Treatment of Influenza A(H1N1) ("Swine flu") at Mehiläinen

Updated 4.9.2009

Influenza A(H1N1) ("Swine flu") was removed from the list of generally hazardous communicable diseases on 27 June 2009. At the same time the epidemic was moved into the so-called treatment phase, during which Mehiläinen, like other healthcare providers, began to treat influenza patients.

The best method of protecting yourself against influenza, as is the case with many other contagious diseases, is to wash your hands regularly. To prevent infecting others, cover your mouth and nose with a disposable tissue or, if necessary, with your sleeve when coughing or sneezing. Remember to wash your hands after sneezing and coughing.

The typical symptoms of influenza A(H1N1) include the sudden onset of fever (over 38 °C or 38.5 °C for under 3-year-olds) associated with respiratory symptoms such as coughing and a sore throat. Additional symptoms may include muscle aches and pains, headache and diarrhoea. During an epidemic, cases of influenza are confirmed mainly on the basis of symptoms and the results of clinical tests.

As a rule, those patients who do not belong to any risk groups and whose symptoms are mild do not usually need a medical examination or pharmacological treatment. Patients will normally recover after roughly a week of rest at home. In most cases, rest, plenty of fluids, and pain medication to alleviate symptoms are sufficient treatment. This also applies to persons returning from abroad.

According to current guidelines issued by medical experts, antiviral medication should be prescribed primarily for patients in need of hospital treatment and for those belonging to risk groups. People belonging to risk groups include pregnant women and those suffering from certain chronic diseases. Patients are to buy antiviral medicine prescribed by their physician from a pharmacy at their own expense. The attending physician may, at his or her discretion, prescribe antiviral medication for patients who have severe symptoms but do not belong to risk groups and are not in need of hospital treatment.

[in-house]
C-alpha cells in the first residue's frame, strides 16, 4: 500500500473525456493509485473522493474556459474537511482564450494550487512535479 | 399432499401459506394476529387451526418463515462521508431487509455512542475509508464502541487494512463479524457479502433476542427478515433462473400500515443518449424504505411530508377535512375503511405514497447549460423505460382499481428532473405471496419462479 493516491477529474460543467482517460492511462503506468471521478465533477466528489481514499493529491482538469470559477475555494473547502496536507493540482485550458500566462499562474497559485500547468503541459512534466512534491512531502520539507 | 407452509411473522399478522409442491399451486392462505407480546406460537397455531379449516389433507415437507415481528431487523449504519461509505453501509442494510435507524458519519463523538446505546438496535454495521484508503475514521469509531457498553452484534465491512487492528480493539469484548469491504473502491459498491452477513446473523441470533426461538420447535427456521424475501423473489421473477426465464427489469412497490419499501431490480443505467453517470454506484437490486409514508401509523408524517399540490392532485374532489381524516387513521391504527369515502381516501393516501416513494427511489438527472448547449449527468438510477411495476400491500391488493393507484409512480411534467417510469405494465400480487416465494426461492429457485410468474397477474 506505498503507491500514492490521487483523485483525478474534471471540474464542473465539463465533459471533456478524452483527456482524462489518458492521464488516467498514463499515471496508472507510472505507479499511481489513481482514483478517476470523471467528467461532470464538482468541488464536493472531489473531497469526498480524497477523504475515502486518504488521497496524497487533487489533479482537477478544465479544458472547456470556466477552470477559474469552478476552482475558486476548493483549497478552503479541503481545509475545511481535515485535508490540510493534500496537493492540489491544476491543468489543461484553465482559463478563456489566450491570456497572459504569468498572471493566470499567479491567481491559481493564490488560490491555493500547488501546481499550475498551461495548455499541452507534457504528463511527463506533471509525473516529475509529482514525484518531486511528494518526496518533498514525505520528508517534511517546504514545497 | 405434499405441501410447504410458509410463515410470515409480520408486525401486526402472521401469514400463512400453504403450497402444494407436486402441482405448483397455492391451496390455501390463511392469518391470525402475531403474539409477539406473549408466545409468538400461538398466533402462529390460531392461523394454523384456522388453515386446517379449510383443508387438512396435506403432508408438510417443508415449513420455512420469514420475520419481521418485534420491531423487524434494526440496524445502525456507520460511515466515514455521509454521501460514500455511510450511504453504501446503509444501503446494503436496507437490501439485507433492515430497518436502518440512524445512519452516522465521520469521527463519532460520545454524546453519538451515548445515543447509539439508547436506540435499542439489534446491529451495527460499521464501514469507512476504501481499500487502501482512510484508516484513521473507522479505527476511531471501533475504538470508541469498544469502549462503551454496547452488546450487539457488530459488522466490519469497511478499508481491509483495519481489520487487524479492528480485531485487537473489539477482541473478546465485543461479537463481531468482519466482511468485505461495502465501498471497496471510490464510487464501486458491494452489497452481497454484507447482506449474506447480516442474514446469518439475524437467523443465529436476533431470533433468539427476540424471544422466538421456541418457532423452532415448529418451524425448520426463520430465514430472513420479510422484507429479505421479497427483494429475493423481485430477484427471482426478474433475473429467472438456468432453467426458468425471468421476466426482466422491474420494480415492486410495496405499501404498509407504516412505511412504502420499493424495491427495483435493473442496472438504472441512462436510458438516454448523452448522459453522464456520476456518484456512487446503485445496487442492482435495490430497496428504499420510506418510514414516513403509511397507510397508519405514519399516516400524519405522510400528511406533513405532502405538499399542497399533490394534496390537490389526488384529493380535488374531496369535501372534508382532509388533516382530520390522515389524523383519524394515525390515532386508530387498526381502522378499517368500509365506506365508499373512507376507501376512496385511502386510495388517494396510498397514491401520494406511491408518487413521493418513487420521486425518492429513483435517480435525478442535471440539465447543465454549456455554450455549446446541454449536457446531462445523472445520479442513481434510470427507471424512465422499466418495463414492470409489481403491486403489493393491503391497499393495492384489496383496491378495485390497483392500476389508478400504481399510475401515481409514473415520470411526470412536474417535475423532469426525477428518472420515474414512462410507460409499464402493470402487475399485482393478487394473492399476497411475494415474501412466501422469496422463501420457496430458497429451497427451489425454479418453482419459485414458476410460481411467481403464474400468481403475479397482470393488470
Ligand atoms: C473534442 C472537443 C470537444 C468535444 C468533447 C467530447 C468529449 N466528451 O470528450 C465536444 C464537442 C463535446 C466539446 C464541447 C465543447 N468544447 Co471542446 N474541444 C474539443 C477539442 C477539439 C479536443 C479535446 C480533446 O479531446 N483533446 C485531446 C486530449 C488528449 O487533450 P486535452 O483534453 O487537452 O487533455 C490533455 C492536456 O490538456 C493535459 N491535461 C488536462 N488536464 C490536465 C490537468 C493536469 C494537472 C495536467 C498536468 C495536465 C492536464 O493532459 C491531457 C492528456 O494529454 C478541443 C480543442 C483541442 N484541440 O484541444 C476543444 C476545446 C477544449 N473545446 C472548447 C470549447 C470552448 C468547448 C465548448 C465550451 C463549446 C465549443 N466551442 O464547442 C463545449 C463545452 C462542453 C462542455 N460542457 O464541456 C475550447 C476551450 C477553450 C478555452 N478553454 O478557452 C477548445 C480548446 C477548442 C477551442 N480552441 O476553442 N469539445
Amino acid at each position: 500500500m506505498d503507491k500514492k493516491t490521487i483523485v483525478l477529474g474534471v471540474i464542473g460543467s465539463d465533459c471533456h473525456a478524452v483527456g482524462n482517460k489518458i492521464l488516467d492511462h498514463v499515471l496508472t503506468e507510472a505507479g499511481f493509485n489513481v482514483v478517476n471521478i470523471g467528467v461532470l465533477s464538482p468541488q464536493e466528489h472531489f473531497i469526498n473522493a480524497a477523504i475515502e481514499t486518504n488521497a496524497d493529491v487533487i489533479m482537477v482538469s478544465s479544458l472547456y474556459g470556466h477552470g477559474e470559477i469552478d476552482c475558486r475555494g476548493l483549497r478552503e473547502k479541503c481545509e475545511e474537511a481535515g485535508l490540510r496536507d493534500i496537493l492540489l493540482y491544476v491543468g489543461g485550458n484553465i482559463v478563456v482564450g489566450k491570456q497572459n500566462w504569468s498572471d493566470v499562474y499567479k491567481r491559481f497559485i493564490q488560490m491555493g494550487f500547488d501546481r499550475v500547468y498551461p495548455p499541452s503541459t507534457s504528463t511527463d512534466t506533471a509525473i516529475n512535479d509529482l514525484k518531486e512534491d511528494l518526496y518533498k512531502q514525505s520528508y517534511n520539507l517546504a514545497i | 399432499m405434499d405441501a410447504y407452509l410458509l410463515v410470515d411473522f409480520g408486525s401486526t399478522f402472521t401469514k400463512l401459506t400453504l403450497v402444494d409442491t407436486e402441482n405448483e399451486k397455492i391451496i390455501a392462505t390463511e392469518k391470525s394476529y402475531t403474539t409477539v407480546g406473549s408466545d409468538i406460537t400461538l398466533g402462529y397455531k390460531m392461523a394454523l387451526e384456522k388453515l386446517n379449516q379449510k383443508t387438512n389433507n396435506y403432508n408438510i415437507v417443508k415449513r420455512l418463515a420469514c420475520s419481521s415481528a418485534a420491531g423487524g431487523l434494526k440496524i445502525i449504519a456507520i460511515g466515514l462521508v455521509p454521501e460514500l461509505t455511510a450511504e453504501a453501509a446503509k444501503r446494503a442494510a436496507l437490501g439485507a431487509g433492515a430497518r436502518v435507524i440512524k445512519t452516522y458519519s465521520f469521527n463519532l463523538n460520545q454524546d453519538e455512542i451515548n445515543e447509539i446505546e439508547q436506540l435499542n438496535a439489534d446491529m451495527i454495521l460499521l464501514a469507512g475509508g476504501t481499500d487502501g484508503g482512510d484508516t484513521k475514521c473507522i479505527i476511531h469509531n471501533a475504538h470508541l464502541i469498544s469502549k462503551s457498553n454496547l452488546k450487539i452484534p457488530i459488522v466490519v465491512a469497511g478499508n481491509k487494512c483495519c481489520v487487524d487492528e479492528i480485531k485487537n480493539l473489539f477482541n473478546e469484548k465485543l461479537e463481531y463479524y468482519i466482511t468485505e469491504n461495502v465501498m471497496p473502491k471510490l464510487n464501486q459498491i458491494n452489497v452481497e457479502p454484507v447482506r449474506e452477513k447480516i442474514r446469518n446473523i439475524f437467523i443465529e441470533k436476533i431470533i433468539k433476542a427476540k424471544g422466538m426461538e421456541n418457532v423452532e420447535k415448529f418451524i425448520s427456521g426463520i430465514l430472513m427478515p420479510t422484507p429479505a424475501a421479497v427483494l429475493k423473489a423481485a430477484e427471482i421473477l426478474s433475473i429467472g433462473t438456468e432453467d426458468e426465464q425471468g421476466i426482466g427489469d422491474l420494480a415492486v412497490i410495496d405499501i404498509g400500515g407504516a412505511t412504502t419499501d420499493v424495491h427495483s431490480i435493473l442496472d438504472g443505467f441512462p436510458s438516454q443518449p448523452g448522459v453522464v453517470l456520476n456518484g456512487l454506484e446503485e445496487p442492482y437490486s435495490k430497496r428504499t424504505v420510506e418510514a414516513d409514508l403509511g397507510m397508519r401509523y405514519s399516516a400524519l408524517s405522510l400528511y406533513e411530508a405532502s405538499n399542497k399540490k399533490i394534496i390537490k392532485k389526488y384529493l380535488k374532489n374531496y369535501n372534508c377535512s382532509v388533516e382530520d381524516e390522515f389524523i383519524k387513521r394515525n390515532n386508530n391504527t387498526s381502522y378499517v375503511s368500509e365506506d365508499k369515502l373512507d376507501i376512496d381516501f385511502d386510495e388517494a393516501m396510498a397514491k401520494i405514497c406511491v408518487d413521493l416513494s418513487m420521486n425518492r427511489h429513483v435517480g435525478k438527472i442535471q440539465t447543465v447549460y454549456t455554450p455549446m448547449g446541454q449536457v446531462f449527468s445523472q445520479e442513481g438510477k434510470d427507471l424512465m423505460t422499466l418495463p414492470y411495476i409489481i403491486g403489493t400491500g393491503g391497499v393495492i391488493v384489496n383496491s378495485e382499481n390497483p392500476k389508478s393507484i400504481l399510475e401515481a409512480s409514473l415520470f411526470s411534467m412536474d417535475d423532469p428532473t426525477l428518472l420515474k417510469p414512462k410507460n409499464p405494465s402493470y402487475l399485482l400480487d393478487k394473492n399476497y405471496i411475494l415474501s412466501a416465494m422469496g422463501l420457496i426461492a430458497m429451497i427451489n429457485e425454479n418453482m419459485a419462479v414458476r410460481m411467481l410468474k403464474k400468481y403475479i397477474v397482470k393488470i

Patients with suspected Influenza A(H1N1) who belong to risk groups or who are suffering severe symptoms should immediately contact a physician in order to be evaluated for antiviral treatment or other care. Such symptoms include difficulty in breathing, pain or sensations of pressure in the chest, acute dizziness or disorientation, and violent or constant vomiting. Treatment should also be sought if flu-like symptoms disappear and then return with associated fever and aggravated coughing.

If you need to book a doctor's appointment because of the flu, make the appointment by telephone and inform the health centre of the reason for your appointment so that it can be arranged as safely as possible. Upon arrival at the health centre, inform reception staff if you suspect you have contracted the disease. Those infected will be asked to wear a face mask in the waiting room, and the staff may also wear masks when dealing with infected patients. At Mehiläinen we are trying to avoid the custom of shaking hands during the flu epidemic.

The authorities are preparing for an extensive vaccination programme to help slow down the spread of the epidemic. The time it will take for the vaccine to be delivered depends on the production capacity of the manufacturer. Further national decisions on vaccination, its practical realisation and the timetable according to which it will be carried out will be made in Autumn 2009.

At Mehiläinen we act in accordance with relevant guidelines issued by authorities. Up-to-date information on the influenza A(H1N1) virus is also available at www.thl.fi .


Published 5.8.2009